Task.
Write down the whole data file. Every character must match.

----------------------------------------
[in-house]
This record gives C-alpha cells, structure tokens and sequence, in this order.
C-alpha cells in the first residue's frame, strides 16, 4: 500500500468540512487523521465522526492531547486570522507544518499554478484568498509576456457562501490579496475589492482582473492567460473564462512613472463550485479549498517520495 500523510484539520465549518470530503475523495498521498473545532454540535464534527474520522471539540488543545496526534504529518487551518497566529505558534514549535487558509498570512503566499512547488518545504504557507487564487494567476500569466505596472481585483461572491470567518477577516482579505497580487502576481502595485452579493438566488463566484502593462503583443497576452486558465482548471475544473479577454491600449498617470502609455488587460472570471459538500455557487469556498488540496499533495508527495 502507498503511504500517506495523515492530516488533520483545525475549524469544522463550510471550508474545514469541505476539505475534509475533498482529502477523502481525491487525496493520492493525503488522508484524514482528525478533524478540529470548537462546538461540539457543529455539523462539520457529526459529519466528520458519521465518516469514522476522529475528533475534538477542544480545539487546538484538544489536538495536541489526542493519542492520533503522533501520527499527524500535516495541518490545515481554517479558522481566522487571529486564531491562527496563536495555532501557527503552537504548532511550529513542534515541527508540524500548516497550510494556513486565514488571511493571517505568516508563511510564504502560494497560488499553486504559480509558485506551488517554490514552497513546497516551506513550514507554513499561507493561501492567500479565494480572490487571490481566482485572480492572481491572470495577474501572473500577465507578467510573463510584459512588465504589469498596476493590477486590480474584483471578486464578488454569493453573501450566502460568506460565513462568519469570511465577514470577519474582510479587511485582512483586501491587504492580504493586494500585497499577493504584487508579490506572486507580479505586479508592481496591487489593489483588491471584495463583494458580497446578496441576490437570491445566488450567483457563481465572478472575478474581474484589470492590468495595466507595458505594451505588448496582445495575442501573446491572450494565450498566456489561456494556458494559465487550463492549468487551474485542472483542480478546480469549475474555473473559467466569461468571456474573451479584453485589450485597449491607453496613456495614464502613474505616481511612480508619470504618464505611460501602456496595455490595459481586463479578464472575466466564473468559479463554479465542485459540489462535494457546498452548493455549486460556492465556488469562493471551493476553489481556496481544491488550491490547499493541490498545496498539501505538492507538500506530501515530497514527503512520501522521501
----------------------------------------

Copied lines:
[in-house]
This record gives C-alpha cells, structure tokens and sequence, in this order.
C-alpha cells in the first residue's frame, strides 16, 4: 500500500468540512487523521465522526492531547486570522507544518499554478484568498509576456457562501490579496475589492482582473492567460473564462512613472463550485479549498517520495 500523510484539520465549518470530503475523495498521498473545532454540535464534527474520522471539540488543545496526534504529518487551518497566529505558534514549535487558509498570512503566499512547488518545504504557507487564487494567476500569466505596472481585483461572491470567518477577516482579505497580487502576481502595485452579493438566488463566484502593462503583443497576452486558465482548471475544473479577454491600449498617470502609455488587460472570471459538500455557487469556498488540496499533495508527495 502507498503511504500517506495523515492530516488533520483545525475549524469544522463550510471550508474545514469541505476539505475534509475533498482529502477523502481525491487525496493520492493525503488522508484524514482528525478533524478540529470548537462546538461540539457543529455539523462539520457529526459529519466528520458519521465518516469514522476522529475528533475534538477542544480545539487546538484538544489536538495536541489526542493519542492520533503522533501520527499527524500535516495541518490545515481554517479558522481566522487571529486564531491562527496563536495555532501557527503552537504548532511550529513542534515541527508540524500548516497550510494556513486565514488571511493571517505568516508563511510564504502560494497560488499553486504559480509558485506551488517554490514552497513546497516551506513550514507554513499561507493561501492567500479565494480572490487571490481566482485572480492572481491572470495577474501572473500577465507578467510573463510584459512588465504589469498596476493590477486590480474584483471578486464578488454569493453573501450566502460568506460565513462568519469570511465577514470577519474582510479587511485582512483586501491587504492580504493586494500585497499577493504584487508579490506572486507580479505586479508592481496591487489593489483588491471584495463583494458580497446578496441576490437570491445566488450567483457563481465572478472575478474581474484589470492590468495595466507595458505594451505588448496582445495575442501573446491572450494565450498566456489561456494556458494559465487550463492549468487551474485542472483542480478546480469549475474555473473559467466569461468571456474573451479584453485589450485597449491607453496613456495614464502613474505616481511612480508619470504618464505611460501602456496595455490595459481586463479578464472575466466564473468559479463554479465542485459540489462535494457546498452548493455549486460556492465556488469562493471551493476553489481556496481544491488550491490547499493541490498545496498539501505538492507538500506530501515530497514527503512520501522521501